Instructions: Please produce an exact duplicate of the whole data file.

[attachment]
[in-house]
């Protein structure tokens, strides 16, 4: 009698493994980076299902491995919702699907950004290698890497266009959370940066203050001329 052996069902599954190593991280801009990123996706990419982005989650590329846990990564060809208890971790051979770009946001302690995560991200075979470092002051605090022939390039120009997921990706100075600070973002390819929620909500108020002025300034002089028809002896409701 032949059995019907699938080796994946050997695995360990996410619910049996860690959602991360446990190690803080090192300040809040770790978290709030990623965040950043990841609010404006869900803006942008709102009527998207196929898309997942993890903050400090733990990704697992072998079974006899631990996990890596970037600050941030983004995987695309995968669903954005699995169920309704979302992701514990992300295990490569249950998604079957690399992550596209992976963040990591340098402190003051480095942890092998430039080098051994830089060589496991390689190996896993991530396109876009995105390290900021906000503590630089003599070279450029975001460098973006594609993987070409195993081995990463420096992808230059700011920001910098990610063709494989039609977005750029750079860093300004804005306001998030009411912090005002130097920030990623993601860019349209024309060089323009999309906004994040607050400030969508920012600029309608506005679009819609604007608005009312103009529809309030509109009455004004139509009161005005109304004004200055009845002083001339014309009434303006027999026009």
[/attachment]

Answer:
[in-house]
């Protein structure tokens, strides 16, 4: 009698493994980076299902491995919702699907950004290698890497266009959370940066203050001329 052996069902599954190593991280801009990123996706990419982005989650590329846990990564060809208890971790051979770009946001302690995560991200075979470092002051605090022939390039120009997921990706100075600070973002390819929620909500108020002025300034002089028809002896409701 032949059995019907699938080796994946050997695995360990996410619910049996860690959602991360446990190690803080090192300040809040770790978290709030990623965040950043990841609010404006869900803006942008709102009527998207196929898309997942993890903050400090733990990704697992072998079974006899631990996990890596970037600050941030983004995987695309995968669903954005699995169920309704979302992701514990992300295990490569249950998604079957690399992550596209992976963040990591340098402190003051480095942890092998430039080098051994830089060589496991390689190996896993991530396109876009995105390290900021906000503590630089003599070279450029975001460098973006594609993987070409195993081995990463420096992808230059700011920001910098990610063709494989039609977005750029750079860093300004804005306001998030009411912090005002130097920030990623993601860019349209024309060089323009999309906004994040607050400030969508920012600029309608506005679009819609604007608005009312103009529809309030509109009455004004139509009161005005109304004004200055009845002083001339014309009434303006027999026009």